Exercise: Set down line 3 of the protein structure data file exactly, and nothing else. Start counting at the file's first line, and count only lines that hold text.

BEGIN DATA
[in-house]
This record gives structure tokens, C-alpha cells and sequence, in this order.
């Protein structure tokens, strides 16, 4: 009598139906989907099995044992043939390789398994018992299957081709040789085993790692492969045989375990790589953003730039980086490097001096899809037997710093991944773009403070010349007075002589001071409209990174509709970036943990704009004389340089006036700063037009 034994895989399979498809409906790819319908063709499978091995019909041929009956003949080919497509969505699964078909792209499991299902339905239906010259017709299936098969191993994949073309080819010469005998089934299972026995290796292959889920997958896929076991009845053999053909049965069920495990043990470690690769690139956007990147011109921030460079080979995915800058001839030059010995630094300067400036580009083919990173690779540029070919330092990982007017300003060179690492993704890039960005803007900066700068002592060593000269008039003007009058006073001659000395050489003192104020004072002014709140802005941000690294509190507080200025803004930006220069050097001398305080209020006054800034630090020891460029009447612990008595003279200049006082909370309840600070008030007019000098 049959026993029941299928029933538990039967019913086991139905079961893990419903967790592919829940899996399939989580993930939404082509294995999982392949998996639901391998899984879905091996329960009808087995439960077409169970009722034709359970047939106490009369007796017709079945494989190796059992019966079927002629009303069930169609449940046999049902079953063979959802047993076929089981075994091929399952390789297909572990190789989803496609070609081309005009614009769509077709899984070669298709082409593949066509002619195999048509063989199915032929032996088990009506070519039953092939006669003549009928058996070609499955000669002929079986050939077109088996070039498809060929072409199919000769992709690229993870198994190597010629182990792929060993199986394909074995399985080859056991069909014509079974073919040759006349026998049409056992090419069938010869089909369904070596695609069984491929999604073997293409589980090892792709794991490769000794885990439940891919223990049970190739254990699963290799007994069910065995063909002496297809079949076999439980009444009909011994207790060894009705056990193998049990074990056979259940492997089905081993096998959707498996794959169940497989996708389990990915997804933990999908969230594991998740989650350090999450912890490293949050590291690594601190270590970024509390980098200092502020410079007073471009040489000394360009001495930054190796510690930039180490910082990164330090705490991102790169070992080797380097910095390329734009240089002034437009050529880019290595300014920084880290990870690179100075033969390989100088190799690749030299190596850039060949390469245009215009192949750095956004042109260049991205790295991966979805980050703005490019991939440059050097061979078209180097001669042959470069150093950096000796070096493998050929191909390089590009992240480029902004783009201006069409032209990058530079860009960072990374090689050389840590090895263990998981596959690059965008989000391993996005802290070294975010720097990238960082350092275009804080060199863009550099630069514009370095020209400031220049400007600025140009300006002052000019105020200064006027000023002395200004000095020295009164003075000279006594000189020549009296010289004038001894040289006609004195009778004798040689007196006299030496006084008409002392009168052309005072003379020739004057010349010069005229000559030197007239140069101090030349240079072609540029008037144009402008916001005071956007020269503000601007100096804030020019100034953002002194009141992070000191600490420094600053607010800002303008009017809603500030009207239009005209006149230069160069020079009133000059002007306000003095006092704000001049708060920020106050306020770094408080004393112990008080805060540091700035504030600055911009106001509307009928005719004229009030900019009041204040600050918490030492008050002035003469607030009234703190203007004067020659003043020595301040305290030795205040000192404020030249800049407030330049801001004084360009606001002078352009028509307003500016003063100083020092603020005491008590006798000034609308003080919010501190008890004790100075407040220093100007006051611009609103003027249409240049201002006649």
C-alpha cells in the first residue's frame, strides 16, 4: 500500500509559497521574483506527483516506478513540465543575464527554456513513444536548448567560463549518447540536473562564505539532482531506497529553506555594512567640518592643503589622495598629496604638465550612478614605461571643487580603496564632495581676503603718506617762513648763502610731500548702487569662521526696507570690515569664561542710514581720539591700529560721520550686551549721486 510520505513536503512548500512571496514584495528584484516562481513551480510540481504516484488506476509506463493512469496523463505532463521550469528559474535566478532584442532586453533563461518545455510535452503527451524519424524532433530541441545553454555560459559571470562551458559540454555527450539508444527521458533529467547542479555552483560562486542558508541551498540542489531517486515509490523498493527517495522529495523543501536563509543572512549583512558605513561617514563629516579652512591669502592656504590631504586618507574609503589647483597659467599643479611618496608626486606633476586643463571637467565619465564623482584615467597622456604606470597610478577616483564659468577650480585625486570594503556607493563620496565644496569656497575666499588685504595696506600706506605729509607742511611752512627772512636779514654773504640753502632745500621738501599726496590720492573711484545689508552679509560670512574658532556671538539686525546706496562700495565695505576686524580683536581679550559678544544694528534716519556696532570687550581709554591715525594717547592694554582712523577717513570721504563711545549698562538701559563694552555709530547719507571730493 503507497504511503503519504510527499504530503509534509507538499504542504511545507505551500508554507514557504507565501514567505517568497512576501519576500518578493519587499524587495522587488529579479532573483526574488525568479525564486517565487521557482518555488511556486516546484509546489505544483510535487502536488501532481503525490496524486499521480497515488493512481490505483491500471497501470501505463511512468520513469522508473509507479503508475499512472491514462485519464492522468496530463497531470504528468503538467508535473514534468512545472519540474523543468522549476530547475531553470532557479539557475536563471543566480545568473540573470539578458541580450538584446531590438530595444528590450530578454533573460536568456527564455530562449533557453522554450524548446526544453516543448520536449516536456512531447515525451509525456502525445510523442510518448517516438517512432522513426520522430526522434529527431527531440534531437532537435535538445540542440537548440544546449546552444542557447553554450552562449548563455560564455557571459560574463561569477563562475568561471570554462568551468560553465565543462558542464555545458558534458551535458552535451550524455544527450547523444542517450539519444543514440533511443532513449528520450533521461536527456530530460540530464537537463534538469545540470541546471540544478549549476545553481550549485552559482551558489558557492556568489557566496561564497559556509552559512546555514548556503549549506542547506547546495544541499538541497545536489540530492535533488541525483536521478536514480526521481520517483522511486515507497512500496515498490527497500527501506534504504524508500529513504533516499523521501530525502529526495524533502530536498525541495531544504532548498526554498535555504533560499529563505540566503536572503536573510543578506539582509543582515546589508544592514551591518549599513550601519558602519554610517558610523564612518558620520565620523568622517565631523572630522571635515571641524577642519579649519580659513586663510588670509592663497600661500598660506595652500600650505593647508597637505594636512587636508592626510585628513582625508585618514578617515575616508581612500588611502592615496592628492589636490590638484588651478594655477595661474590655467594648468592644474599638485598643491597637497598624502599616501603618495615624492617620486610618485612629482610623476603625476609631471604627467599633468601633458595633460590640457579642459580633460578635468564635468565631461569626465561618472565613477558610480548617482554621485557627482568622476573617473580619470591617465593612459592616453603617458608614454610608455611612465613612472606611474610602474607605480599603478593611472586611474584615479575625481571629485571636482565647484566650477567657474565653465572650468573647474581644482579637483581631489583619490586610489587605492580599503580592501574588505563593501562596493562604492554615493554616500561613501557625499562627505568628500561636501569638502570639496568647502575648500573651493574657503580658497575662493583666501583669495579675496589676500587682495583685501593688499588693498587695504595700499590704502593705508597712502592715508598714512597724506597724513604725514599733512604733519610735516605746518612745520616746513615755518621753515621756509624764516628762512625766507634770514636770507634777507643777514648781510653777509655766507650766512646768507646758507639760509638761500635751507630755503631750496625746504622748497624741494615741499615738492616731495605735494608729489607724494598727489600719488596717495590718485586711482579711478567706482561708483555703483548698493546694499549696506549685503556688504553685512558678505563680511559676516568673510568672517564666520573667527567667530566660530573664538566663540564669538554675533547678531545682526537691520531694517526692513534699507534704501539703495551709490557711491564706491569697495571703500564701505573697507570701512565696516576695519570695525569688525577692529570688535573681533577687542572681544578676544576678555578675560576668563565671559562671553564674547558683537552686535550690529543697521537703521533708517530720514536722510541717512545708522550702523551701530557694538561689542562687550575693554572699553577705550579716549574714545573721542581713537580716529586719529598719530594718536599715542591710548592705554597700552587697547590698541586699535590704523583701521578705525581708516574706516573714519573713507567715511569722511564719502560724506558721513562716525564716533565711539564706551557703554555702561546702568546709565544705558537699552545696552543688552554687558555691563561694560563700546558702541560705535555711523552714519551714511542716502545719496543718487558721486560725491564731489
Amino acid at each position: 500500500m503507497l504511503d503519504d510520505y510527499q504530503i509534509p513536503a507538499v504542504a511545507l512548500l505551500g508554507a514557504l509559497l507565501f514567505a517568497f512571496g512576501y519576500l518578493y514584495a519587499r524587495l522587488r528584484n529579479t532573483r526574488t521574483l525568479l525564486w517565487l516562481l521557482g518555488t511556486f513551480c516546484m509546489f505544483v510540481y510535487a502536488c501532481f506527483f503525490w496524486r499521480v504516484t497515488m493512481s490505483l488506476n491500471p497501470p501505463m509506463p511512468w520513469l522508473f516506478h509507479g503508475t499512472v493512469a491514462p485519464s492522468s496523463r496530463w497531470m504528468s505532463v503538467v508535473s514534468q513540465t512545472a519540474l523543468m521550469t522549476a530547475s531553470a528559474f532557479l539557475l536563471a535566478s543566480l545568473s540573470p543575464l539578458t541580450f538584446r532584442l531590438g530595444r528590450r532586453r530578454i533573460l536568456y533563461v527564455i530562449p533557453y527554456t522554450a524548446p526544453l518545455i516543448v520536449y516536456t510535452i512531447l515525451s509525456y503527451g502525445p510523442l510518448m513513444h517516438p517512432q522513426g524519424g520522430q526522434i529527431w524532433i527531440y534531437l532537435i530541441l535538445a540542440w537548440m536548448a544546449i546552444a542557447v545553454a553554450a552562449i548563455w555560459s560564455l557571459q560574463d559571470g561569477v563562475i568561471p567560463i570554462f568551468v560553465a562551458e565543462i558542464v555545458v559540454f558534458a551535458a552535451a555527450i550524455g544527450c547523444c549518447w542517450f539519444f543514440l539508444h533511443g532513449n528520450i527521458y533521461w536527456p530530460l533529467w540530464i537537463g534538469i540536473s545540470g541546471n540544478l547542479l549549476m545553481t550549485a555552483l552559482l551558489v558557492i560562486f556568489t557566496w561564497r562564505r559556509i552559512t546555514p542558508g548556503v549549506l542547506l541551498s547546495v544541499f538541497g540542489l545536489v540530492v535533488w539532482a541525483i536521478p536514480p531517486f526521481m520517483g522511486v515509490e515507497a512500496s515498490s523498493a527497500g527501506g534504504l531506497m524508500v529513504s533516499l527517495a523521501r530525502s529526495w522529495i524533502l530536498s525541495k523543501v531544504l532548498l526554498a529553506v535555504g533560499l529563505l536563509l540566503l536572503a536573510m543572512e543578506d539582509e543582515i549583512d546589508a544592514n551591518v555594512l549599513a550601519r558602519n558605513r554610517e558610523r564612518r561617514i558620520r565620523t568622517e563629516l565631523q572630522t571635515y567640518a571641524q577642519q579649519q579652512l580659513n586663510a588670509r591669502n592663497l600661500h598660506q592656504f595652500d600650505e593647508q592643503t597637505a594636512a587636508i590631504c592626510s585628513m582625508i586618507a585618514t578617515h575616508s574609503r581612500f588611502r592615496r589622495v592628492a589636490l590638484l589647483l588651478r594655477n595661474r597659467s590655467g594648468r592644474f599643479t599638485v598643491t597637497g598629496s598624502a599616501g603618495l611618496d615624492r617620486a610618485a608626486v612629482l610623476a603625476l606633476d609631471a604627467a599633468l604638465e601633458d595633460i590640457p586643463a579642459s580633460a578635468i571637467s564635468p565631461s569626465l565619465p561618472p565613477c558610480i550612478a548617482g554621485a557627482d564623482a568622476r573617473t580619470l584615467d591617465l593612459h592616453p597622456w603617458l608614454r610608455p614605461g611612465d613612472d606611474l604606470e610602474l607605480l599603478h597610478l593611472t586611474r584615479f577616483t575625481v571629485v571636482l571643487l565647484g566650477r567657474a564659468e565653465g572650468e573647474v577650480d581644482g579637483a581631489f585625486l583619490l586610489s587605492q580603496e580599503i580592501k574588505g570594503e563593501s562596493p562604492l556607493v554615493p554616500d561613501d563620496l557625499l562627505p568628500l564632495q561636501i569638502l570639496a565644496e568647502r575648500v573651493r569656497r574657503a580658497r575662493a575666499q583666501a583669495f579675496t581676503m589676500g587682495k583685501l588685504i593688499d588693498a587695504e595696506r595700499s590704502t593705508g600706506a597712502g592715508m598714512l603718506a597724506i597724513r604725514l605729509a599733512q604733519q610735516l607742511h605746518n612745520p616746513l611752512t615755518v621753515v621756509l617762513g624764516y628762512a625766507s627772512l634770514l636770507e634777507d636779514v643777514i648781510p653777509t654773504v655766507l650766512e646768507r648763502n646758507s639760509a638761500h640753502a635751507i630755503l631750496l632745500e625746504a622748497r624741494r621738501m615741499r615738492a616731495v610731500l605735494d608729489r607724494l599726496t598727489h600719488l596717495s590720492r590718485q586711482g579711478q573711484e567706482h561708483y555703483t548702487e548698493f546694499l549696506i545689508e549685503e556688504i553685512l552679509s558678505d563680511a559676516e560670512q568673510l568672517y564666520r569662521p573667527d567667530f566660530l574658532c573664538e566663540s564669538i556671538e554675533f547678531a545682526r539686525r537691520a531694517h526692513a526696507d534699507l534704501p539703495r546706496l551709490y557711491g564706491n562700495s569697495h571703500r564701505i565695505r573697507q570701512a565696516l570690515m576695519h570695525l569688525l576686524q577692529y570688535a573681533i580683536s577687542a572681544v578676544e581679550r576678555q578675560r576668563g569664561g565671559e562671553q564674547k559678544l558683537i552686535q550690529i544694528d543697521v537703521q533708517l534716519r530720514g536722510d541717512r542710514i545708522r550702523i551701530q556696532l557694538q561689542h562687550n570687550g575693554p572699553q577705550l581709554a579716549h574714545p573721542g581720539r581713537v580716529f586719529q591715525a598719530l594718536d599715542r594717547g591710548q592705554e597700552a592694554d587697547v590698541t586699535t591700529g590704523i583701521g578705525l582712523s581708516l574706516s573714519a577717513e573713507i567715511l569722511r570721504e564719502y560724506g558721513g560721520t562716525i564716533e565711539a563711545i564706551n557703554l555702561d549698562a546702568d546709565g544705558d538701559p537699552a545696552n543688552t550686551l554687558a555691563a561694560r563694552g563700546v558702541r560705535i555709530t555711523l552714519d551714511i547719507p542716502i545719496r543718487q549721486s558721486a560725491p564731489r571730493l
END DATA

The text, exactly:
């Protein structure tokens, strides 16, 4: 009598139906989907099995044992043939390789398994018992299957081709040789085993790692492969045989375990790589953003730039980086490097001096899809037997710093991944773009403070010349007075002589001071409209990174509709970036943990704009004389340089006036700063037009 034994895989399979498809409906790819319908063709499978091995019909041929009956003949080919497509969505699964078909792209499991299902339905239906010259017709299936098969191993994949073309080819010469005998089934299972026995290796292959889920997958896929076991009845053999053909049965069920495990043990470690690769690139956007990147011109921030460079080979995915800058001839030059010995630094300067400036580009083919990173690779540029070919330092990982007017300003060179690492993704890039960005803007900066700068002592060593000269008039003007009058006073001659000395050489003192104020004072002014709140802005941000690294509190507080200025803004930006220069050097001398305080209020006054800034630090020891460029009447612990008595003279200049006082909370309840600070008030007019000098 049959026993029941299928029933538990039967019913086991139905079961893990419903967790592919829940899996399939989580993930939404082509294995999982392949998996639901391998899984879905091996329960009808087995439960077409169970009722034709359970047939106490009369007796017709079945494989190796059992019966079927002629009303069930169609449940046999049902079953063979959802047993076929089981075994091929399952390789297909572990190789989803496609070609081309005009614009769509077709899984070669298709082409593949066509002619195999048509063989199915032929032996088990009506070519039953092939006669003549009928058996070609499955000669002929079986050939077109088996070039498809060929072409199919000769992709690229993870198994190597010629182990792929060993199986394909074995399985080859056991069909014509079974073919040759006349026998049409056992090419069938010869089909369904070596695609069984491929999604073997293409589980090892792709794991490769000794885990439940891919223990049970190739254990699963290799007994069910065995063909002496297809079949076999439980009444009909011994207790060894009705056990193998049990074990056979259940492997089905081993096998959707498996794959169940497989996708389990990915997804933990999908969230594991998740989650350090999450912890490293949050590291690594601190270590970024509390980098200092502020410079007073471009040489000394360009001495930054190796510690930039180490910082990164330090705490991102790169070992080797380097910095390329734009240089002034437009050529880019290595300014920084880290990870690179100075033969390989100088190799690749030299190596850039060949390469245009215009192949750095956004042109260049991205790295991966979805980050703005490019991939440059050097061979078209180097001669042959470069150093950096000796070096493998050929191909390089590009992240480029902004783009201006069409032209990058530079860009960072990374090689050389840590090895263990998981596959690059965008989000391993996005802290070294975010720097990238960082350092275009804080060199863009550099630069514009370095020209400031220049400007600025140009300006002052000019105020200064006027000023002395200004000095020295009164003075000279006594000189020549009296010289004038001894040289006609004195009778004798040689007196006299030496006084008409002392009168052309005072003379020739004057010349010069005229000559030197007239140069101090030349240079072609540029008037144009402008916001005071956007020269503000601007100096804030020019100034953002002194009141992070000191600490420094600053607010800002303008009017809603500030009207239009005209006149230069160069020079009133000059002007306000003095006092704000001049708060920020106050306020770094408080004393112990008080805060540091700035504030600055911009106001509307009928005719004229009030900019009041204040600050918490030492008050002035003469607030009234703190203007004067020659003043020595301040305290030795205040000192404020030249800049407030330049801001004084360009606001002078352009028509307003500016003063100083020092603020005491008590006798000034609308003080919010501190008890004790100075407040220093100007006051611009609103003027249409240049201002006649």